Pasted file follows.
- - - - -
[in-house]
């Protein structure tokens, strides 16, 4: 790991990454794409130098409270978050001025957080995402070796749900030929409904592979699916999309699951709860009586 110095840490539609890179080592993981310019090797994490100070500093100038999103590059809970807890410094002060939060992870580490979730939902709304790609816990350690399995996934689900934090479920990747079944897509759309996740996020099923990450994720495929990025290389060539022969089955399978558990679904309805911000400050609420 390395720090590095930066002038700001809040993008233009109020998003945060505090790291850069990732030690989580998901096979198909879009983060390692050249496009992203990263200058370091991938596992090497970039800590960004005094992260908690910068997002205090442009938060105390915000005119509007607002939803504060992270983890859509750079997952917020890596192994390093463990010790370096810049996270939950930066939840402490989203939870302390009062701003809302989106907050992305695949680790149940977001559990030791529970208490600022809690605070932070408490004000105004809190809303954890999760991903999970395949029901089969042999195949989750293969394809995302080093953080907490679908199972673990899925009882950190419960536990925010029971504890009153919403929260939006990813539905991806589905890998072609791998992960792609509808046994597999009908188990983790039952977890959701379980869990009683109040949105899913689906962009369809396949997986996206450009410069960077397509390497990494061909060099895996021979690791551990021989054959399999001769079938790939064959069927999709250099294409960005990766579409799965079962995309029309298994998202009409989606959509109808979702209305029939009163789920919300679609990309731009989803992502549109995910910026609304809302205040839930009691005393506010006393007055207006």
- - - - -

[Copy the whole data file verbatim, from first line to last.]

[in-house]
């Protein structure tokens, strides 16, 4: 790991990454794409130098409270978050001025957080995402070796749900030929409904592979699916999309699951709860009586 110095840490539609890179080592993981310019090797994490100070500093100038999103590059809970807890410094002060939060992870580490979730939902709304790609816990350690399995996934689900934090479920990747079944897509759309996740996020099923990450994720495929990025290389060539022969089955399978558990679904309805911000400050609420 390395720090590095930066002038700001809040993008233009109020998003945060505090790291850069990732030690989580998901096979198909879009983060390692050249496009992203990263200058370091991938596992090497970039800590960004005094992260908690910068997002205090442009938060105390915000005119509007607002939803504060992270983890859509750079997952917020890596192994390093463990010790370096810049996270939950930066939840402490989203939870302390009062701003809302989106907050992305695949680790149940977001559990030791529970208490600022809690605070932070408490004000105004809190809303954890999760991903999970395949029901089969042999195949989750293969394809995302080093953080907490679908199972673990899925009882950190419960536990925010029971504890009153919403929260939006990813539905991806589905890998072609791998992960792609509808046994597999009908188990983790039952977890959701379980869990009683109040949105899913689906962009369809396949997986996206450009410069960077397509390497990494061909060099895996021979690791551990021989054959399999001769079938790939064959069927999709250099294409960005990766579409799965079962995309029309298994998202009409989606959509109808979702209305029939009163789920919300679609990309731009989803992502549109995910910026609304809302205040839930009691005393506010006393007055207006």